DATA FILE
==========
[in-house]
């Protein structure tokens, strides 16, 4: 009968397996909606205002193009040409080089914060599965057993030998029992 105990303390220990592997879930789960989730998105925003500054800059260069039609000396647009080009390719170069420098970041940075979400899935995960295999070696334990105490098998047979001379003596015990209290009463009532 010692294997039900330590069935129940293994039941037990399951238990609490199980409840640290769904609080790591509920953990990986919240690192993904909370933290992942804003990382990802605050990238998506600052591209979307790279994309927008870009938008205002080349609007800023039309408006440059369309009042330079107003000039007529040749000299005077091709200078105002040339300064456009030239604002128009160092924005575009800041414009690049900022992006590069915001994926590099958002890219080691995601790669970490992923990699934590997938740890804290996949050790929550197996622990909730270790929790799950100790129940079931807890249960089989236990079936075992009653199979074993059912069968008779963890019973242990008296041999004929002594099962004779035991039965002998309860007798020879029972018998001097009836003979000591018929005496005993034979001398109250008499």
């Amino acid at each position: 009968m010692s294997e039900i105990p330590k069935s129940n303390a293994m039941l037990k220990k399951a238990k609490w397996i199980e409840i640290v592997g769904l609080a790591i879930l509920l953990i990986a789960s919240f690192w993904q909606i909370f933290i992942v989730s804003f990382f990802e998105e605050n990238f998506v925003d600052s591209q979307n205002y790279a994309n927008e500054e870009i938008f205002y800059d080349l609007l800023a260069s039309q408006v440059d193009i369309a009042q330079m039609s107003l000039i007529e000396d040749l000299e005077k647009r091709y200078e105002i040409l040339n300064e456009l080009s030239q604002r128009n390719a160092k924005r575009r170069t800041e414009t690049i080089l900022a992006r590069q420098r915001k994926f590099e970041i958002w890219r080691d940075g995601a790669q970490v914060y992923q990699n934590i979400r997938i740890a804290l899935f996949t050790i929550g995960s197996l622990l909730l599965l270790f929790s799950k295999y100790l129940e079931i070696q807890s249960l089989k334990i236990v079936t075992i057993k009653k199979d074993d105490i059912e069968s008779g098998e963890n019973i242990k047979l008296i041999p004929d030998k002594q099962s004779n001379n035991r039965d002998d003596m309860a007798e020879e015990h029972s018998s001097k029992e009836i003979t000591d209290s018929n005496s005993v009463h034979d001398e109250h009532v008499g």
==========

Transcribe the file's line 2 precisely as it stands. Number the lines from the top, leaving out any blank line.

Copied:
């Protein structure tokens, strides 16, 4: 009968397996909606205002193009040409080089914060599965057993030998029992 105990303390220990592997879930789960989730998105925003500054800059260069039609000396647009080009390719170069420098970041940075979400899935995960295999070696334990105490098998047979001379003596015990209290009463009532 010692294997039900330590069935129940293994039941037990399951238990609490199980409840640290769904609080790591509920953990990986919240690192993904909370933290992942804003990382990802605050990238998506600052591209979307790279994309927008870009938008205002080349609007800023039309408006440059369309009042330079107003000039007529040749000299005077091709200078105002040339300064456009030239604002128009160092924005575009800041414009690049900022992006590069915001994926590099958002890219080691995601790669970490992923990699934590997938740890804290996949050790929550197996622990909730270790929790799950100790129940079931807890249960089989236990079936075992009653199979074993059912069968008779963890019973242990008296041999004929002594099962004779035991039965002998309860007798020879029972018998001097009836003979000591018929005496005993034979001398109250008499």